While individual ticketing companies are stepping forward to address issues of refunding Michael Jackson’s star-crossed residency in London, one thing is clear: Most of...

While individual ticketing companies are stepping forward to address issues of refunding Michael Jackson’s star-crossed residency in London, one thing is clear: Most of the financial weight will fall on the shoulders of AEG Live. What remains to be seen is how the fallout of Jackson’s unexpected death will affect the concert promoter’s long-term bottom line.

Ticket sales were estimated at a total $85 million, but ticket refunds for Jackson’s concerts are just the tip of the iceberg for AEG Live, which has not yet issued an official statement on the matter. Production costs for the residency were originally estimated at more than $20 million, but a recent report from Billboard‘s senior touring editor Ray Waddell placed actual production expenses closer to $30 million.

The production costs don’t even take into account the reported $10 million advance given to Jackson, nor the scheduling hole left at the company’s O2 Arena in London, ENG. The venue will suffer a loss of revenue for merchandise and concessions if another act doesn’t fill Jackson’s summer and fall 2009 performance slots.

AEG Live is the world’s second-largest concert promoter behind Live Nation, and at one point was considered a possible merger target for Ticketmaster Entertainment. AEG Live is promoting the upcoming Miley Cyrus tour, and produced the elaborate Las Vegas shows from Cher and Bette Midler. In 2005, the company’s shows sold more than $700 million worth of tickets.

Any long-term financial impact on the company will depend in large part on the amount of insurance coverage the concert promoter was able to secure against Jackson’s 50-show schedule.

Reports from the BBC and UK-based Telegraph suggest that only 10 or 20 of Jackson’s concerts were covered by insurance, potentially leaving AEG Live accountable for 30 dates. However, AEG Live CEO Randy Phillips told both publications earlier that the company was willing to “self-insure” the remaining performances.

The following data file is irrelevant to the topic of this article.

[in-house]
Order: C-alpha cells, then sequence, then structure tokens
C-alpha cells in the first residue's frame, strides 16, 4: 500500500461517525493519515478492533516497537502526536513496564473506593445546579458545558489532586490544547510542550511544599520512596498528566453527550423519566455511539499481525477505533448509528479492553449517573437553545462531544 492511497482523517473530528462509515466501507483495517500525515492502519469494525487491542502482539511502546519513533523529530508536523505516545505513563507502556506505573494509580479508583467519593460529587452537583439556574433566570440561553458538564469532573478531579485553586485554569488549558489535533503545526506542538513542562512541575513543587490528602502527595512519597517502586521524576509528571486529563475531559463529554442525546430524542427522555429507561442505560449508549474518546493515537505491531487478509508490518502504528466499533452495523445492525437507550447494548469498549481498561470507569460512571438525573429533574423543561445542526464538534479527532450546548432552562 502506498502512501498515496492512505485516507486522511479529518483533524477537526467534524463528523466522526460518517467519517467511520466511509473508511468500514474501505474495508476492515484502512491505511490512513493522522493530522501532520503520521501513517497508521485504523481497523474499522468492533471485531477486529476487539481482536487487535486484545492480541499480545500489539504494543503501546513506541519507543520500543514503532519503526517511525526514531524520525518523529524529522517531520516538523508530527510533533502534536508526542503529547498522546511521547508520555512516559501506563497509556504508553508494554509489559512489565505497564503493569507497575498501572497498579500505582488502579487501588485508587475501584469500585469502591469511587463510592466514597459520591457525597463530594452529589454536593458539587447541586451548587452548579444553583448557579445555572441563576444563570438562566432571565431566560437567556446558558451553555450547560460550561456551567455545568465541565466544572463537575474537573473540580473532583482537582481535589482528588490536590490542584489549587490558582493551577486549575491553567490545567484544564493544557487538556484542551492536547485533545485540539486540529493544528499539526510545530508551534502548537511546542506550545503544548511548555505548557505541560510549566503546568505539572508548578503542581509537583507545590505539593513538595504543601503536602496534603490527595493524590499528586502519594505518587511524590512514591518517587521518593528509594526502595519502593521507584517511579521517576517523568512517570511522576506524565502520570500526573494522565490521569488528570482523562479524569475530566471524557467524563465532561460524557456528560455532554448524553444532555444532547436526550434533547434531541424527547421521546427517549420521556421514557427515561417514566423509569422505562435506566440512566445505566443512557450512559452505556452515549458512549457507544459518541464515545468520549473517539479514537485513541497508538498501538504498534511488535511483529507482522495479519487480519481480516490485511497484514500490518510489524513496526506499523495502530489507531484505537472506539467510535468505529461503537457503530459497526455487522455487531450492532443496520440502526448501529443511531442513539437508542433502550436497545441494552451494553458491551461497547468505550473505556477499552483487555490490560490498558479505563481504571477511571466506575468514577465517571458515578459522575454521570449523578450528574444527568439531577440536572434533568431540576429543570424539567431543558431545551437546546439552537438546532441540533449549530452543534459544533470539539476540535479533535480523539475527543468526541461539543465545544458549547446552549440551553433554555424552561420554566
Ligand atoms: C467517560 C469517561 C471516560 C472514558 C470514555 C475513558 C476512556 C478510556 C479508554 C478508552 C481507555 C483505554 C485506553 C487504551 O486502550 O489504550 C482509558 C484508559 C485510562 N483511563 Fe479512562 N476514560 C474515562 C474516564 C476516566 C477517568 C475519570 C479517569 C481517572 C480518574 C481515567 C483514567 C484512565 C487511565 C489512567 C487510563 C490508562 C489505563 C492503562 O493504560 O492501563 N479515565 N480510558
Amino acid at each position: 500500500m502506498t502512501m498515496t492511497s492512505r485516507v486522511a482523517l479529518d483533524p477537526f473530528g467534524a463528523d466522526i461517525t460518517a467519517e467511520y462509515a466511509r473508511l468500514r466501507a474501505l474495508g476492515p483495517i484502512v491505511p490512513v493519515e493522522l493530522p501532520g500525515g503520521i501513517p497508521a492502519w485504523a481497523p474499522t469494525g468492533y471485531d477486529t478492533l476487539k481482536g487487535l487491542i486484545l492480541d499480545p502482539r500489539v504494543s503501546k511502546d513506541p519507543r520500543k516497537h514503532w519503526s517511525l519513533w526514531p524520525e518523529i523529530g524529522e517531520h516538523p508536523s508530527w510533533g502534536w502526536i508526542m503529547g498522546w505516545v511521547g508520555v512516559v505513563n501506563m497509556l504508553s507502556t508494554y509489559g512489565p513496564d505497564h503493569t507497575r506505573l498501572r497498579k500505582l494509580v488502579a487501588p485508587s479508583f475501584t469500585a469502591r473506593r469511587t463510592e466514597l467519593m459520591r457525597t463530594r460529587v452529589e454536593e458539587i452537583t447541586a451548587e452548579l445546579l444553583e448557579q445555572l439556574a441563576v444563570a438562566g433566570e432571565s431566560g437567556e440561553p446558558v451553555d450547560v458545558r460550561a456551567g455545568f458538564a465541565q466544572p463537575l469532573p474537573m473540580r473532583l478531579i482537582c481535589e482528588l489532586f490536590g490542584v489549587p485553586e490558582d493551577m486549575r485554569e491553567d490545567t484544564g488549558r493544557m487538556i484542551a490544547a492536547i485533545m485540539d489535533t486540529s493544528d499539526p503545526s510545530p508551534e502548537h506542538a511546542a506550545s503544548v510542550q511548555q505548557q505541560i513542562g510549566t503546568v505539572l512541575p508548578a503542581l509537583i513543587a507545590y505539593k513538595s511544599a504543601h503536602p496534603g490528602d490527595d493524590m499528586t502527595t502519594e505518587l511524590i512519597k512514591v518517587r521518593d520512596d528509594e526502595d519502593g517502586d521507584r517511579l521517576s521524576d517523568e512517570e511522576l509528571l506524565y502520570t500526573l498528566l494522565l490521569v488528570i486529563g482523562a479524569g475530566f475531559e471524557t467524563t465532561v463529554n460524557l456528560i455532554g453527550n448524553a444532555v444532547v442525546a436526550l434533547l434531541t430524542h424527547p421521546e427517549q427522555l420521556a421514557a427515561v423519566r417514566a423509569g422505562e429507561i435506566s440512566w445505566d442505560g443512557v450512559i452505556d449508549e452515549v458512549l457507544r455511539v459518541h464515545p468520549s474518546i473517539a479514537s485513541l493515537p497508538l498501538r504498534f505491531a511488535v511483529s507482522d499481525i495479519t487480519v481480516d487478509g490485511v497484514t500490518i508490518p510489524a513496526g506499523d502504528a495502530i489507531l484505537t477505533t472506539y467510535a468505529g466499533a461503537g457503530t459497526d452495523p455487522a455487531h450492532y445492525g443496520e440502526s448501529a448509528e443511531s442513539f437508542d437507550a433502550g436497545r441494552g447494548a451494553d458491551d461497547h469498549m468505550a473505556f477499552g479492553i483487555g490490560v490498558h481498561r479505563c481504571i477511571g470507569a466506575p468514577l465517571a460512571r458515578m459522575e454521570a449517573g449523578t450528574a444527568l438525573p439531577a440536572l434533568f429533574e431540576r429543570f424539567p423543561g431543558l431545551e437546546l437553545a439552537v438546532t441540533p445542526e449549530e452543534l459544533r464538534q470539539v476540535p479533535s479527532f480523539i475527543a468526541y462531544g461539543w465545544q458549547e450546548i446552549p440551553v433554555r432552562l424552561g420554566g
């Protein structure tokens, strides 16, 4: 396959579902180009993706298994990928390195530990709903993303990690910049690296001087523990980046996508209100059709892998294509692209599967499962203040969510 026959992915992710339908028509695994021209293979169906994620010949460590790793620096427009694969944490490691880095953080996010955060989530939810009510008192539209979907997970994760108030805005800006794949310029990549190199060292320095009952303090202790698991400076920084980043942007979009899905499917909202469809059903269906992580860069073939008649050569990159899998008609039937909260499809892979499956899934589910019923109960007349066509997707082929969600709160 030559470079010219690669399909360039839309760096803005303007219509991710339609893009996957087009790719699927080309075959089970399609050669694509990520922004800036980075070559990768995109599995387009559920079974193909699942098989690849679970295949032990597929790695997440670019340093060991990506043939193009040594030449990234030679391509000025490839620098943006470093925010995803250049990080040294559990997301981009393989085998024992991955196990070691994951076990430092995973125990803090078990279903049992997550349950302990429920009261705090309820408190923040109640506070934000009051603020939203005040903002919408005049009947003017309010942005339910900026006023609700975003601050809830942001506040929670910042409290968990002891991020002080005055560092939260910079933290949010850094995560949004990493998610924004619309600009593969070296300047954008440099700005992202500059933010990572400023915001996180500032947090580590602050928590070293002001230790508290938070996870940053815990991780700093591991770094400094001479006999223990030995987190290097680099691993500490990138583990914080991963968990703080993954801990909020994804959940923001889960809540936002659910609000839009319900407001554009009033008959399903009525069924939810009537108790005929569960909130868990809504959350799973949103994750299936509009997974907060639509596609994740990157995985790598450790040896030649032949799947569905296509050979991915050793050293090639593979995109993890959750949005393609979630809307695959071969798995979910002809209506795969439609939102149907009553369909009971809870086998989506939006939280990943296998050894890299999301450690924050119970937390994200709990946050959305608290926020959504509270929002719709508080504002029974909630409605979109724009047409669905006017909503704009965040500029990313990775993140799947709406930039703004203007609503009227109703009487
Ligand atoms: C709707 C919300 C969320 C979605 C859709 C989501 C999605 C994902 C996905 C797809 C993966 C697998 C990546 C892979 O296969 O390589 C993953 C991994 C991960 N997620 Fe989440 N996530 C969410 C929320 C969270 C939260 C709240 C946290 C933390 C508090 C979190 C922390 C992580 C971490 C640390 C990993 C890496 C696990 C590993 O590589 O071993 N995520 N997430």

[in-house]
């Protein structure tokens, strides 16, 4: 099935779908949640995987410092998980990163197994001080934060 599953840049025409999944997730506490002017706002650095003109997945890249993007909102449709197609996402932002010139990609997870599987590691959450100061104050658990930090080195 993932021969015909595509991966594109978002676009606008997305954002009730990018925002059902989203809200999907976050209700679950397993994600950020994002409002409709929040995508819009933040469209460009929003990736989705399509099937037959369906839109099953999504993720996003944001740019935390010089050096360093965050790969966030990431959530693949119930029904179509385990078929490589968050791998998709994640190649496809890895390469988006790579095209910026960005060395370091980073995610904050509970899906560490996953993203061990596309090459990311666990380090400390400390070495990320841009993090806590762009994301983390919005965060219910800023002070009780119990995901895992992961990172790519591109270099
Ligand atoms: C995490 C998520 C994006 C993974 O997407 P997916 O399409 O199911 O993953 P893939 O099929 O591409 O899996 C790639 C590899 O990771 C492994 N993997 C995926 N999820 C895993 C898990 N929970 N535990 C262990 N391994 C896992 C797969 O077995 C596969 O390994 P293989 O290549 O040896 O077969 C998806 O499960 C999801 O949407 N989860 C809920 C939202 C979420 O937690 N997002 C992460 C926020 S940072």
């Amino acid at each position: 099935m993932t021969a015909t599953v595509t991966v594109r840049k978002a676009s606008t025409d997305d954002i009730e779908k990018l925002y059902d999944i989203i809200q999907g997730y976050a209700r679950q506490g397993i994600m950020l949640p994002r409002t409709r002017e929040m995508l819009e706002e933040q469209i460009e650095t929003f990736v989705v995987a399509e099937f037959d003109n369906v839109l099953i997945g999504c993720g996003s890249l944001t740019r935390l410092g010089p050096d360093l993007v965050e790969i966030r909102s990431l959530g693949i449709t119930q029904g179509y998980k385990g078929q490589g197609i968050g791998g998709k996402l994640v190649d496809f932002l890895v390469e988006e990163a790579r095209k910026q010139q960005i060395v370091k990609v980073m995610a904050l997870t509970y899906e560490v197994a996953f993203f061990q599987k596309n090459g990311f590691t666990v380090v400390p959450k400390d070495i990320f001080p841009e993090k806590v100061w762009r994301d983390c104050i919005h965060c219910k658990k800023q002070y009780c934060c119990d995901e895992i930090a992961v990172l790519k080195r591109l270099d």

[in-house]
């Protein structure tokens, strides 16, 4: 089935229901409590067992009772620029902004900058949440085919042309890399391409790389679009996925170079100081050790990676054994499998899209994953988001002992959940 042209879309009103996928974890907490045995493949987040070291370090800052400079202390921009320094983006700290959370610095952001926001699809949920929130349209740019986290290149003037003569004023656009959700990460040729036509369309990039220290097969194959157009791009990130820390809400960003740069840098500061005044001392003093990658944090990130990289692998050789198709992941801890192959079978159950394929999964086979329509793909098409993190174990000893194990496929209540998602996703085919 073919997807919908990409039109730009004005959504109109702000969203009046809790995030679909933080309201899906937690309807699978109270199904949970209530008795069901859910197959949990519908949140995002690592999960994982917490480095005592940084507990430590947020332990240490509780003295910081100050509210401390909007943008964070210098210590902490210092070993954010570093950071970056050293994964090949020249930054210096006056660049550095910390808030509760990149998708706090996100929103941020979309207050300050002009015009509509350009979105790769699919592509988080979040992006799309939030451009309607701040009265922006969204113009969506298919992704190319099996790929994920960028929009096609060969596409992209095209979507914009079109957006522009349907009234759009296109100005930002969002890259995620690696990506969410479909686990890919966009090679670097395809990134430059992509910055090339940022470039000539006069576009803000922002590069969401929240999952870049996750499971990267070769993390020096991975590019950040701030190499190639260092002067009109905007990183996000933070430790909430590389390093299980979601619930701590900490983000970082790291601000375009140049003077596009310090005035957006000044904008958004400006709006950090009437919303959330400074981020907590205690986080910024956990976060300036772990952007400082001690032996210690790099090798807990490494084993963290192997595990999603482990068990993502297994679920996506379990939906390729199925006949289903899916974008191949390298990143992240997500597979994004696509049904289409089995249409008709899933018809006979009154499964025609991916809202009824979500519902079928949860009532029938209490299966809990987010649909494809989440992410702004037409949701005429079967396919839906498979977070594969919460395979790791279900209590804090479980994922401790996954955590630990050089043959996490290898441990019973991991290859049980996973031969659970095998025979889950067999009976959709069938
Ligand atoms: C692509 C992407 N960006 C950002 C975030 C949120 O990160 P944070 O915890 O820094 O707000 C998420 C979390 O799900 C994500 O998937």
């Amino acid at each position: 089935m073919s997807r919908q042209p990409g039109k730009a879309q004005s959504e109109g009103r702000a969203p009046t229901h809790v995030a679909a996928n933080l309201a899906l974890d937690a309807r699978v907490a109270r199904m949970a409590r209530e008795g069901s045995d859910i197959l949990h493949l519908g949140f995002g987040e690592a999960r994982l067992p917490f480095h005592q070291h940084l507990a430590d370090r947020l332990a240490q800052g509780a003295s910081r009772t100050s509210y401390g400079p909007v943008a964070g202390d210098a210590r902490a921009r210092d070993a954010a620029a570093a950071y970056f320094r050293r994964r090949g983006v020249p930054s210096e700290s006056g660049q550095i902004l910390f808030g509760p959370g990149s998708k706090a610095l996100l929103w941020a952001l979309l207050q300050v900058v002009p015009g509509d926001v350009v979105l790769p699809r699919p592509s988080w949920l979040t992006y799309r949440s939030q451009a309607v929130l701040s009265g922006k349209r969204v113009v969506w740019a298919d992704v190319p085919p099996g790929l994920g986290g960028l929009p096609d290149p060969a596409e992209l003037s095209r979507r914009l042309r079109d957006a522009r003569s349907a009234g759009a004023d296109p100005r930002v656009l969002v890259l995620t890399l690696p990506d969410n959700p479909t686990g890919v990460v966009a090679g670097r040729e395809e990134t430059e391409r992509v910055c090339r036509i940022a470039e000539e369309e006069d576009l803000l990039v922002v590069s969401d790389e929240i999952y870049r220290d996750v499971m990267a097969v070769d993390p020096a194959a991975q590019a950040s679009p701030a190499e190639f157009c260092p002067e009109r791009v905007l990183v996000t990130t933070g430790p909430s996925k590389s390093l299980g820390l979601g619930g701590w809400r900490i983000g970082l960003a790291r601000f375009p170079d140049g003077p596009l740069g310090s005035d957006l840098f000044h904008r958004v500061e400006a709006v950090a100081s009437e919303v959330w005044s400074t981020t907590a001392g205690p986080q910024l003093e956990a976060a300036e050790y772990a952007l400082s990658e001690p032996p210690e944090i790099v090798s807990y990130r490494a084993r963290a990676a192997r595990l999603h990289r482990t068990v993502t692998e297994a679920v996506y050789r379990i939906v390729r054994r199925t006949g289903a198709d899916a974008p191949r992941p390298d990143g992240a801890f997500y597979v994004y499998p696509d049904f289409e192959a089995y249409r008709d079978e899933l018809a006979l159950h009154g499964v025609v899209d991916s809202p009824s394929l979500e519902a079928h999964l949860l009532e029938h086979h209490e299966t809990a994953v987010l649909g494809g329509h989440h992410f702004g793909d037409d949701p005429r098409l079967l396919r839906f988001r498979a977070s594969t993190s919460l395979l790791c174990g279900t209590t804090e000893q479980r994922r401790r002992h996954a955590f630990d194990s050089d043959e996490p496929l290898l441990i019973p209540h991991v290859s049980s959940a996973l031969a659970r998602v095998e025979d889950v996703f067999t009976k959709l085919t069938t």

However, Jackson’s official cause of death, which is yet to be determined, could play a large part in how much of the financial fallout is covered by the insurance AEG Live did manage to secure. Though Phillips told publications that Jackson passed a medical exam “with flying colors” before announcing his concerts, the performer’s alleged declining health and painkiller abuse could derail any expected insurance payouts.

In his analysis of the situation, Waddell quoted a source close to the production as saying, “If [the cause of death] was a pre-existing condition or drug- or alcohol-related, a normal cancellation policy would not cover that, even if he had passed a medical exam.”

Shortly after UCLA doctors confirmed Jackson’s death on the afternoon of June 25, the performer’s body was taken by helicopter to the coroner’s office for an autopsy. While the preliminary results are expected before the end of the day on June 26, the final toxicology report won’t be complete for another six to eight weeks, according to ABC News.

In the end, if AEG Live has to petition Jackson’s estate for a return of his advance, the company could find itself waiting behind a long queue of creditors. Due to his extravagant lifestyle, the performer’s earnings from more than 750 million worldwide album sales and other royalties were whittled away to nearly nothing. Some published reports estimate Jackson’s estate is about $400 million in debt.